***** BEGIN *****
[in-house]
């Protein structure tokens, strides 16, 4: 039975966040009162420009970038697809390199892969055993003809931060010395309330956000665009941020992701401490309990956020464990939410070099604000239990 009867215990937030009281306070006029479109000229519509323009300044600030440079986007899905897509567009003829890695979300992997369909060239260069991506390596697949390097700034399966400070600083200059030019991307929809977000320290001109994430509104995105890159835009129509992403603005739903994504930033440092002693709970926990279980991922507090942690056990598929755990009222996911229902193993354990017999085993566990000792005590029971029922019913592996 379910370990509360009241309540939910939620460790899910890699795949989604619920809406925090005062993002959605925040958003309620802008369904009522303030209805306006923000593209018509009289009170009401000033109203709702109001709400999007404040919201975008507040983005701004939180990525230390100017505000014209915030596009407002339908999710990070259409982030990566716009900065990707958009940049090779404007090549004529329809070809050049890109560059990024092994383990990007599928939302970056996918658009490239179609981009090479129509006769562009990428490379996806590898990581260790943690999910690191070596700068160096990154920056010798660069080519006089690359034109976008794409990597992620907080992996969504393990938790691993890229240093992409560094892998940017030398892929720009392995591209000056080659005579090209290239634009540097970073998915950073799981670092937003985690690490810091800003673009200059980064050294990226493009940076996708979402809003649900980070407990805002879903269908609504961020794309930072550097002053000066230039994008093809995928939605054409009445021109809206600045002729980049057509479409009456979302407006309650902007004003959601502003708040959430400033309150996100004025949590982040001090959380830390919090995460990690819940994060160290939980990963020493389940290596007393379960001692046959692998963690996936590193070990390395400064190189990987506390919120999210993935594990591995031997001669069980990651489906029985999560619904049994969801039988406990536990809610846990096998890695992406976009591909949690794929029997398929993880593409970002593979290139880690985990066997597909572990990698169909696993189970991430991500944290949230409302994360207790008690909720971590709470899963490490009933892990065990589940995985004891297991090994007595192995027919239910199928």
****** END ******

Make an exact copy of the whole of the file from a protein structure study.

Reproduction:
[in-house]
């Protein structure tokens, strides 16, 4: 039975966040009162420009970038697809390199892969055993003809931060010395309330956000665009941020992701401490309990956020464990939410070099604000239990 009867215990937030009281306070006029479109000229519509323009300044600030440079986007899905897509567009003829890695979300992997369909060239260069991506390596697949390097700034399966400070600083200059030019991307929809977000320290001109994430509104995105890159835009129509992403603005739903994504930033440092002693709970926990279980991922507090942690056990598929755990009222996911229902193993354990017999085993566990000792005590029971029922019913592996 379910370990509360009241309540939910939620460790899910890699795949989604619920809406925090005062993002959605925040958003309620802008369904009522303030209805306006923000593209018509009289009170009401000033109203709702109001709400999007404040919201975008507040983005701004939180990525230390100017505000014209915030596009407002339908999710990070259409982030990566716009900065990707958009940049090779404007090549004529329809070809050049890109560059990024092994383990990007599928939302970056996918658009490239179609981009090479129509006769562009990428490379996806590898990581260790943690999910690191070596700068160096990154920056010798660069080519006089690359034109976008794409990597992620907080992996969504393990938790691993890229240093992409560094892998940017030398892929720009392995591209000056080659005579090209290239634009540097970073998915950073799981670092937003985690690490810091800003673009200059980064050294990226493009940076996708979402809003649900980070407990805002879903269908609504961020794309930072550097002053000066230039994008093809995928939605054409009445021109809206600045002729980049057509479409009456979302407006309650902007004003959601502003708040959430400033309150996100004025949590982040001090959380830390919090995460990690819940994060160290939980990963020493389940290596007393379960001692046959692998963690996936590193070990390395400064190189990987506390919120999210993935594990591995031997001669069980990651489906029985999560619904049994969801039988406990536990809610846990096998890695992406976009591909949690794929029997398929993880593409970002593979290139880690985990066997597909572990990698169909696993189970991430991500944290949230409302994360207790008690909720971590709470899963490490009933892990065990589940995985004891297991090994007595192995027919239910199928």